A bill that creates the framework for communities to join Park City in its renewable energy goals will receive its first hearing this week.
House Bill 411, the Community Renewable Energy Act, is the result of a collaborative effort between Park City, Salt Lake City, Summit County and Rocky Mountain Power. Sponsored by Layton Republican Rep. Steve Handy, HB 411 would require communities that want to participate in the renewable energy program to adopt a resolution—like Park City has—by December 31, 2019, with the goal of obtaining 100% of its electricity from a renewable energy source by 2030. The community will then enter into an agreement with Rocky Mountain Power and, finally, be approved for participation in the program by the state Public Service Commission. Handy calls HB 411 a “groundbreaking piece of legislation” that embraces an environmentally sustainable energy economy.
"It brings the power company, who most would think, oh they want to be siloed and the way they were 20 to 30 years ago," Handy said. "No--they want to provide customer choice, they want to serve their customers and they know that we are moving to new power generation sources off of fossil fuels."
While Park City, Summit County and Salt Lake City have made their own commitments to this goal, Handy says the legislation is necessary to provide structure for Rocky Mountain Power to begin its move to renewable energy. As Utah’s largest electricity provider, Rocky Mountain Power is regulated by the state Public Service Commission. Handy says that’s why there’s a need for the legislation—for the commission to be able to approve Rocky Mountain Power’s rate proposal for the renewably sourced electricity.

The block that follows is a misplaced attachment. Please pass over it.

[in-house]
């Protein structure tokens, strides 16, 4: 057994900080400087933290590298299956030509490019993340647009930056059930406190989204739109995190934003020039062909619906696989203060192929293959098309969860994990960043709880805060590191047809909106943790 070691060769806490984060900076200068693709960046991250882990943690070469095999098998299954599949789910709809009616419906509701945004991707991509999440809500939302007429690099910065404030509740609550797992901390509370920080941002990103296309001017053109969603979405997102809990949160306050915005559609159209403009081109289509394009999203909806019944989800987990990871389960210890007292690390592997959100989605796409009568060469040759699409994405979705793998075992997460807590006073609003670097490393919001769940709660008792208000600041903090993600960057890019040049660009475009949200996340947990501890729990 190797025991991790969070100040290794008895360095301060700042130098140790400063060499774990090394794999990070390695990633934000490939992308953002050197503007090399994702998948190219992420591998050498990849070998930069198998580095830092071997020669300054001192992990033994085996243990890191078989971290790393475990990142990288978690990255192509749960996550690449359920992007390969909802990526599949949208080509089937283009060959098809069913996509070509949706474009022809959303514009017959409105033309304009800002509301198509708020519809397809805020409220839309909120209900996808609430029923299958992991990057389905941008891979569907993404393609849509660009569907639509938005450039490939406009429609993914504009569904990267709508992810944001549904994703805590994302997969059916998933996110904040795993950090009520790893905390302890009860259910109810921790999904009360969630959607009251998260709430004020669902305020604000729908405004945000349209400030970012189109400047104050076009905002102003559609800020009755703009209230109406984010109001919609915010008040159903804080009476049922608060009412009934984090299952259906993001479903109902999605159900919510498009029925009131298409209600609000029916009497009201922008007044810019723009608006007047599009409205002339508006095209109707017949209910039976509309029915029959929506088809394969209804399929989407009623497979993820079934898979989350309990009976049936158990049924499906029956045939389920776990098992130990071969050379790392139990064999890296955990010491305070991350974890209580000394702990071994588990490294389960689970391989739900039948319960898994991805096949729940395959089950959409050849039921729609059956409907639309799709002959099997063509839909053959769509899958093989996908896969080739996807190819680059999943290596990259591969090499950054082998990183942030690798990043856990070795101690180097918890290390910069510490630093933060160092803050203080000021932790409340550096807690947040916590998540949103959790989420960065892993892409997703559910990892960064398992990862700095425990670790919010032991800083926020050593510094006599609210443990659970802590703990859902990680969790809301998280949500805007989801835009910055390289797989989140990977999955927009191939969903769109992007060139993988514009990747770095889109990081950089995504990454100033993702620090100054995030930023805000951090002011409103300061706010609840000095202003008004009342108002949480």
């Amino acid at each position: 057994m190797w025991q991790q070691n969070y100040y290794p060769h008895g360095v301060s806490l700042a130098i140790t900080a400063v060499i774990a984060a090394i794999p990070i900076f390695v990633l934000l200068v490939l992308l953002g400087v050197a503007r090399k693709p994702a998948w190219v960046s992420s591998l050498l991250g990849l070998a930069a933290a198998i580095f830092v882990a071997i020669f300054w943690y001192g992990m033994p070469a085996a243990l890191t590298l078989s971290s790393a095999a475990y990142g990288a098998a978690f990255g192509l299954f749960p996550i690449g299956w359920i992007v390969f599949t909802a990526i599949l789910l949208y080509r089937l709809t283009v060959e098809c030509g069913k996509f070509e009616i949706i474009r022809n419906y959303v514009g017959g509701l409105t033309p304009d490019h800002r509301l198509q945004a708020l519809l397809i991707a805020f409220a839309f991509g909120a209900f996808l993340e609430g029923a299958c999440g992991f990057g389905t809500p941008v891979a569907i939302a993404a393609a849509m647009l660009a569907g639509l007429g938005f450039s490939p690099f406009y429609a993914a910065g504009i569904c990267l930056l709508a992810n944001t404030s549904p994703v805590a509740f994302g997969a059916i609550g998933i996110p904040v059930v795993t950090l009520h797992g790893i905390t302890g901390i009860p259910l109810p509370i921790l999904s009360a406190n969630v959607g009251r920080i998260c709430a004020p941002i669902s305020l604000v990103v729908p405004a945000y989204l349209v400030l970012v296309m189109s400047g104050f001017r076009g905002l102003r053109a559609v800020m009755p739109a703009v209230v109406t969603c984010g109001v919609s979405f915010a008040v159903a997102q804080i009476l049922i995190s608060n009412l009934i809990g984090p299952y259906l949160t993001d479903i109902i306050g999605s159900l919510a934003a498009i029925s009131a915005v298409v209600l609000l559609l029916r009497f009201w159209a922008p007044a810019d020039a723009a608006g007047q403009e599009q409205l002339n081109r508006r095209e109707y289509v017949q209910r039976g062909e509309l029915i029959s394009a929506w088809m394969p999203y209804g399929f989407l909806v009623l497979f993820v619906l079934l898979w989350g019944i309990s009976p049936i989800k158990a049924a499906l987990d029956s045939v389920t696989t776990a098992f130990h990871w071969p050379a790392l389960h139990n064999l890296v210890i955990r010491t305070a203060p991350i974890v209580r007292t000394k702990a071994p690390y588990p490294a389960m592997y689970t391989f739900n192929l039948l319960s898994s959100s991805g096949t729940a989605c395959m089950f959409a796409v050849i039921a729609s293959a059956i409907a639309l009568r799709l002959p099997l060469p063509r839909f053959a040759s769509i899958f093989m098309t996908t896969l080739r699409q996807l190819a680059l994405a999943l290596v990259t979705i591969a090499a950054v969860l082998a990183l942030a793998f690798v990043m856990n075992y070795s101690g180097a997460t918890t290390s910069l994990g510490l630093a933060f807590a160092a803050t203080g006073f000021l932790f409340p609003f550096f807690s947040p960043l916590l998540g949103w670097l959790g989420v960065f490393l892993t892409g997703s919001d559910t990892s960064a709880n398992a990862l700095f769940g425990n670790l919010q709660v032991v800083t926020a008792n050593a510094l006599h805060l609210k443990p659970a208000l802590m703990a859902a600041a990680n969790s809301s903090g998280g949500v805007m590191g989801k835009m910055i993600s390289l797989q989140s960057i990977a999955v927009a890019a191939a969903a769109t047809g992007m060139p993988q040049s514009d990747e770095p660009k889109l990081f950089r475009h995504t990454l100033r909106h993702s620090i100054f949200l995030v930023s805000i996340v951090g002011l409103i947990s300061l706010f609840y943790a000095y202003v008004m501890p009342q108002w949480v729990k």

"This bill does not give them permission to do it," Handy said. "It provides legislative intent, direction and the guidelines to the Public Service Commission, who, at the end of the day, they have to approve what the proposal is from Rocky Mountain Power in support of the three communities.
This bill isn’t about rooftop solar—Rocky Mountain Power will build large solar farms, likely in southern Utah, to source the electricity. The project will be costly and take years, Handy says, resulting in a rate increase to the customer. But the bill does allow for ratepayers to opt out of the program, should they not want to pay extra for the solar-sourced electricity.
"They would settle back in, as I understand it, back to the same rates that I pay in Davis County, that’s not one of these cities," Handy said.
Handy says he’s about 90% sure the bill will pass this session, but if it doesn’t, he intends to run the same legislation next year. HB 411 is scheduled to be heard in the House Public Utilities, Energy and Technology Committee Wednesday at 8 a.m.